The Los Angeles Rams formally introduced 30-year-old Sean McVay as their coach today, the youngest in the modern history of the NFL, and he wasted no time vowing to build a winning franchise.
"On offense and defense, what you can expect from us is we're going to be attacking on both sides of the football, but we're also going to be fundamentally sound," McVay said. "Our first priority is going to be to assemble a great coaching staff. ... We're looking for leaders, teachers and motivators of men to help develop our players and help them reach their highest potential.
"... It's an exciting time to be an L.A. Ram, and we can't wait to go to work, roll our sleeves up and figure out a way to consistently give this fan base and this great city of L.A. a winner and a team that they can be proud of week in and week out."
The Rams announced McVay's hiring Thursday to replace Jeff Fisher, who was fired Dec. 12, one day after a 42-14 loss to the Atlanta Falcons dropped the team's record to 4-9.
The Rams lost all three games under interim coach John Fassel, ending the season with a 4-12 record, their worst since 2011, and a seven-game losing streak.
McVay spent the past three seasons as the Washington Redskins offensive coordinator. Washington was second in the NFL in passing yards per game (297.4), passing yards per play (7.84) and yards per play (6.4) in 2016.
The team averaged more than 400 yards per game and set a team record with 6,454 yards, ending the regular season as the NFL's third-ranked offense. Washington was 8-7-1, with a 19-10 loss to the New York Giants in its final game costing it a playoff berth.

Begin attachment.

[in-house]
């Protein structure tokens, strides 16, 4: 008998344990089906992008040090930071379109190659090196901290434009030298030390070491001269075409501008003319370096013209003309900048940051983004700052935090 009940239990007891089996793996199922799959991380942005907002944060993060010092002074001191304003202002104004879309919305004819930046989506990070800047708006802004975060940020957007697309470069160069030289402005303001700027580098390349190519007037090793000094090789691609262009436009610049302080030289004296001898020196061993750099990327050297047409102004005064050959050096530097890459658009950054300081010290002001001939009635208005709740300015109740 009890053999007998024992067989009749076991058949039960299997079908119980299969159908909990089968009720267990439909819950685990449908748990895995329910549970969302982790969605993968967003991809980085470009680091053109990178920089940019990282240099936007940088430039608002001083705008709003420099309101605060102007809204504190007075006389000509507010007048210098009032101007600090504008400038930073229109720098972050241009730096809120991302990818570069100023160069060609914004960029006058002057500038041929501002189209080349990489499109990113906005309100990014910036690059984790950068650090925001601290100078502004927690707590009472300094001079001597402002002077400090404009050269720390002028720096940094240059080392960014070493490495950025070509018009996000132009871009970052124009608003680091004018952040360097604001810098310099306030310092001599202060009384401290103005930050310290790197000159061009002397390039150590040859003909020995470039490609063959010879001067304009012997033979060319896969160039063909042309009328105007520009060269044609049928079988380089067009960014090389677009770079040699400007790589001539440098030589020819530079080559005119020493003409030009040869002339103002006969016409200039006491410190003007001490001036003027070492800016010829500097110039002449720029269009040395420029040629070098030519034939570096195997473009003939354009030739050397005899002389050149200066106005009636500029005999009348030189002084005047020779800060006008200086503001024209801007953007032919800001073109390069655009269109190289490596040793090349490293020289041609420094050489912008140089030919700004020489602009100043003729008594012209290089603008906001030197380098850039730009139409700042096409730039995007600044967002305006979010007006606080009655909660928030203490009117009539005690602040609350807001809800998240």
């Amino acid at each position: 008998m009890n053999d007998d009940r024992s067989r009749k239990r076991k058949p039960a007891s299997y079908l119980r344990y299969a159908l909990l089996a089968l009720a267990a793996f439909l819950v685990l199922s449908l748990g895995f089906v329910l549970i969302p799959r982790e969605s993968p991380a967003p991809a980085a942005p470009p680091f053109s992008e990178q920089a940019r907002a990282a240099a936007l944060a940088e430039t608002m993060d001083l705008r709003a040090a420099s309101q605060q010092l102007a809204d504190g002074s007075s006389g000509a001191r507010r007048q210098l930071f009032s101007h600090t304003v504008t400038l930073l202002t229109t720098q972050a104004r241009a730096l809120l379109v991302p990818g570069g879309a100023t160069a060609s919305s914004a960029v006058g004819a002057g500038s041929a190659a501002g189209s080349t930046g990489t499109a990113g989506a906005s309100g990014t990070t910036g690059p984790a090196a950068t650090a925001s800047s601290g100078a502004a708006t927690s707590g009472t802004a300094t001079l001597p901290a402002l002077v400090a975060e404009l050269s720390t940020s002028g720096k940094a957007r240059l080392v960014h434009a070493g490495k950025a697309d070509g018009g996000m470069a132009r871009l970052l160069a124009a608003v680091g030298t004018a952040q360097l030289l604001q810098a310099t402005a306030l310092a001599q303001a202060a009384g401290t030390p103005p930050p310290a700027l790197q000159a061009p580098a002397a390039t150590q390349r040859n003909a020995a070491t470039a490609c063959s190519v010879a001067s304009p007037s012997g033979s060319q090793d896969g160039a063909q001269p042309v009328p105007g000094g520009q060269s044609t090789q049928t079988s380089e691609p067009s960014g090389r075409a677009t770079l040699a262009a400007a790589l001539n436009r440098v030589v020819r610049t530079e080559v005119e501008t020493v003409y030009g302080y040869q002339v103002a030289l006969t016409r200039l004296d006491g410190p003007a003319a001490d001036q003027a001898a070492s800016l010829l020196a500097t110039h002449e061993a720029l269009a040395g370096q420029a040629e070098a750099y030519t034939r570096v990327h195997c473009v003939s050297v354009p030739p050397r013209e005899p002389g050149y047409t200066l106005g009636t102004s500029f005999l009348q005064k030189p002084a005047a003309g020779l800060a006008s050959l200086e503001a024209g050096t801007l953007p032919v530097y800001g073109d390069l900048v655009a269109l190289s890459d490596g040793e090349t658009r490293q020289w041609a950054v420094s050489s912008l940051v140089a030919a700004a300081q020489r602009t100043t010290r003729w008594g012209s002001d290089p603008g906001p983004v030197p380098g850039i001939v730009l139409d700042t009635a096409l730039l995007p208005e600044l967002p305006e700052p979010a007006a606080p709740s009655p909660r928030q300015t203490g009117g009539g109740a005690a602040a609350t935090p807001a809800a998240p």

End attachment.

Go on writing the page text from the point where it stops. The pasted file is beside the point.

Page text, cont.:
"The accomplishments and success that he has rendered in less than a decade in our league are remarkable," Rams owner Stan Kroenke said. "I am confident in his vision to make this team a consistent winner and to ultimately bring a Super Bowl title home to Los Angeles."
McVay joins a team that has had 10 consecutive losing seasons, last made the playoffs in 2004, when it was 8-8, and hasn't had a winning record since 2003.
McVay began his NFL career in 2008 as an offensive assistant with the Tampa Bay Buccaneers, a season after completing his college playing career as a receiver for Ohio's Miami University.
When Buccaneers coach Jon Gruden was fired following a 9-7 season and a new coaching staff was brought in, McVay became the tight ends coach of the Florida Tuskers of the now-defunct United Football League.
McVay returned to the NFL in 2010 as an offensive assistant with Washington. He was the team's tight ends coach from 2011-13.
Former Washington tight end Chris Cooley tweeted that McVay's hiring was "going to be the start of an awesome run."
"I'm so proud of you buddy," Cooley tweeted.
Washington third-string quarterback Nate Sudfeld tweeted that the "Rams got a good one" in McVay.
McVay is a grandson of John McVay, the New York Giants coach from 1976-78 and an executive with the San Francisco 49ers from 1979-95 when the team won five Super Bowls.
McVay will turn 31 on Jan. 24. The NFL's modern era is considered to have begun in 1933 when the league was split into two divisions and a championship game was played.
The previous youngest coach was Lane Kiffin, who was 31 years and eight months old when he was signed to coach the Oakland Raiders in 2007.
McVay insisted that the Rams will be a team of great character.
"Our character will be the foundation and it will be the glue that holds us together as an organization," he said. "We're going to be committed to our process, and we're going to be committed to a standard of performance. And those things are going to be focused on daily improvement and daily excellence. And that's what's going to help guide us on our journey to try to achieve a world championship and bring it to this great city of Los Angeles.
"... A Ram for us -- they're going to be mentally and physically tough players that are smart and love to compete. ... In order to be able to put out that product that our fans deserve, that we want to see that's going to give us a chance to win games week in and week out, we've got to be committed to that process and that standard of performance."